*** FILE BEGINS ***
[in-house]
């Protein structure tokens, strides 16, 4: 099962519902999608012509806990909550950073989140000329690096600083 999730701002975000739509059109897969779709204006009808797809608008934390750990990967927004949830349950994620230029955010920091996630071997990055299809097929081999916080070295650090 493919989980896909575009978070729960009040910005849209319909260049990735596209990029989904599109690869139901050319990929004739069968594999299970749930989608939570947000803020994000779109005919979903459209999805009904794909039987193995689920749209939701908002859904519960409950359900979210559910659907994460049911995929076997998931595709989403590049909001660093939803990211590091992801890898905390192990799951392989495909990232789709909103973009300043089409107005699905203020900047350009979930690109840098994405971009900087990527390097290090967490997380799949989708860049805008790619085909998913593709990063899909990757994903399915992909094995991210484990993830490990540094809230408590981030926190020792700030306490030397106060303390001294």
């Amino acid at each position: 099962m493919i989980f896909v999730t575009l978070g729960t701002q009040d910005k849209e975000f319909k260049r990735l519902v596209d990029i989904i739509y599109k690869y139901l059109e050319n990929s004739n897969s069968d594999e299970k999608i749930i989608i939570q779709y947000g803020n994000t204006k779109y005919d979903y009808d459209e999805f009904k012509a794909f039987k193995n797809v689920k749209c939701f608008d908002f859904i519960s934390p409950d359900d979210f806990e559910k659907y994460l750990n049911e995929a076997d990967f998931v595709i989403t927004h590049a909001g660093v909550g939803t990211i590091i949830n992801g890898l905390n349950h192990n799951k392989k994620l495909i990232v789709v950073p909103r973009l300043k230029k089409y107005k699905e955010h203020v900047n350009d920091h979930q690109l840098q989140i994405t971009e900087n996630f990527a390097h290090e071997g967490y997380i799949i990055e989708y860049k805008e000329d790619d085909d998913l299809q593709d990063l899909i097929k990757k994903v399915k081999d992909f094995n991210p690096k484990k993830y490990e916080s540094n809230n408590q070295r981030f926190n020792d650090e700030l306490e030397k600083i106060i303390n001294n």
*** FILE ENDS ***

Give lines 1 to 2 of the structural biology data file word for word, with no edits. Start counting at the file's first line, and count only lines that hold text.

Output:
[in-house]
């Protein structure tokens, strides 16, 4: 099962519902999608012509806990909550950073989140000329690096600083 999730701002975000739509059109897969779709204006009808797809608008934390750990990967927004949830349950994620230029955010920091996630071997990055299809097929081999916080070295650090 493919989980896909575009978070729960009040910005849209319909260049990735596209990029989904599109690869139901050319990929004739069968594999299970749930989608939570947000803020994000779109005919979903459209999805009904794909039987193995689920749209939701908002859904519960409950359900979210559910659907994460049911995929076997998931595709989403590049909001660093939803990211590091992801890898905390192990799951392989495909990232789709909103973009300043089409107005699905203020900047350009979930690109840098994405971009900087990527390097290090967490997380799949989708860049805008790619085909998913593709990063899909990757994903399915992909094995991210484990993830490990540094809230408590981030926190020792700030306490030397106060303390001294």